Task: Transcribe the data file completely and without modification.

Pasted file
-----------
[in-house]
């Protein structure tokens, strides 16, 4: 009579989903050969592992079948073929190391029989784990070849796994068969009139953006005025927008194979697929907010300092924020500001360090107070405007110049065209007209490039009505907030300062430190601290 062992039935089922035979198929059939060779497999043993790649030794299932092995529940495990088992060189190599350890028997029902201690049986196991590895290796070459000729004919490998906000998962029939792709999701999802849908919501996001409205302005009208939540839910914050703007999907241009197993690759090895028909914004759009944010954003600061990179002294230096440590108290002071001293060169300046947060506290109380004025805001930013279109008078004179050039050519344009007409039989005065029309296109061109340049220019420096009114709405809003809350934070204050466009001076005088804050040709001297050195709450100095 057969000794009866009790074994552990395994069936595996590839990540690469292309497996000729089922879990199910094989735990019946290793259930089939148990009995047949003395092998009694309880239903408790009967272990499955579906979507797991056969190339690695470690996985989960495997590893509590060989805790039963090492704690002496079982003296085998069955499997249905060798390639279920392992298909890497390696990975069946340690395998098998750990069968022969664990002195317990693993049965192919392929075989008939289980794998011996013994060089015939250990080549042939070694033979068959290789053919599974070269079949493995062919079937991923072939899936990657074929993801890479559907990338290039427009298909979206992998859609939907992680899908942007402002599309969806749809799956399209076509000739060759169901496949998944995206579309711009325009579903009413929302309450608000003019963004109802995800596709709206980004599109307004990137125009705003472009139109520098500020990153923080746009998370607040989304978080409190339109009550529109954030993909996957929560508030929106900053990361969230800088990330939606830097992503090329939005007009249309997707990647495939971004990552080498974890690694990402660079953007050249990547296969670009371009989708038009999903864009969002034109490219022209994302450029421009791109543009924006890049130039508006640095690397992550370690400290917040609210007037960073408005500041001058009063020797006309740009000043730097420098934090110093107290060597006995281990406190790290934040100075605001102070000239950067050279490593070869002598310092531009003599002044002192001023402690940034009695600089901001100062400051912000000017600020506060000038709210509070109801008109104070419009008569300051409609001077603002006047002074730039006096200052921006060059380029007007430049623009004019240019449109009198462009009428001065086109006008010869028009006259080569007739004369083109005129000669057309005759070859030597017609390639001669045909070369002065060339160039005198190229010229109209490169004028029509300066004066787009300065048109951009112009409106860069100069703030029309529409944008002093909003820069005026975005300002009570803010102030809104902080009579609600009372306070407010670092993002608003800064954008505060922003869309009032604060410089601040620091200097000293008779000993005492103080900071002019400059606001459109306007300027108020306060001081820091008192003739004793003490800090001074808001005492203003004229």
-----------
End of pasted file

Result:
[in-house]
């Protein structure tokens, strides 16, 4: 009579989903050969592992079948073929190391029989784990070849796994068969009139953006005025927008194979697929907010300092924020500001360090107070405007110049065209007209490039009505907030300062430190601290 062992039935089922035979198929059939060779497999043993790649030794299932092995529940495990088992060189190599350890028997029902201690049986196991590895290796070459000729004919490998906000998962029939792709999701999802849908919501996001409205302005009208939540839910914050703007999907241009197993690759090895028909914004759009944010954003600061990179002294230096440590108290002071001293060169300046947060506290109380004025805001930013279109008078004179050039050519344009007409039989005065029309296109061109340049220019420096009114709405809003809350934070204050466009001076005088804050040709001297050195709450100095 057969000794009866009790074994552990395994069936595996590839990540690469292309497996000729089922879990199910094989735990019946290793259930089939148990009995047949003395092998009694309880239903408790009967272990499955579906979507797991056969190339690695470690996985989960495997590893509590060989805790039963090492704690002496079982003296085998069955499997249905060798390639279920392992298909890497390696990975069946340690395998098998750990069968022969664990002195317990693993049965192919392929075989008939289980794998011996013994060089015939250990080549042939070694033979068959290789053919599974070269079949493995062919079937991923072939899936990657074929993801890479559907990338290039427009298909979206992998859609939907992680899908942007402002599309969806749809799956399209076509000739060759169901496949998944995206579309711009325009579903009413929302309450608000003019963004109802995800596709709206980004599109307004990137125009705003472009139109520098500020990153923080746009998370607040989304978080409190339109009550529109954030993909996957929560508030929106900053990361969230800088990330939606830097992503090329939005007009249309997707990647495939971004990552080498974890690694990402660079953007050249990547296969670009371009989708038009999903864009969002034109490219022209994302450029421009791109543009924006890049130039508006640095690397992550370690400290917040609210007037960073408005500041001058009063020797006309740009000043730097420098934090110093107290060597006995281990406190790290934040100075605001102070000239950067050279490593070869002598310092531009003599002044002192001023402690940034009695600089901001100062400051912000000017600020506060000038709210509070109801008109104070419009008569300051409609001077603002006047002074730039006096200052921006060059380029007007430049623009004019240019449109009198462009009428001065086109006008010869028009006259080569007739004369083109005129000669057309005759070859030597017609390639001669045909070369002065060339160039005198190229010229109209490169004028029509300066004066787009300065048109951009112009409106860069100069703030029309529409944008002093909003820069005026975005300002009570803010102030809104902080009579609600009372306070407010670092993002608003800064954008505060922003869309009032604060410089601040620091200097000293008779000993005492103080900071002019400059606001459109306007300027108020306060001081820091008192003739004793003490800090001074808001005492203003004229």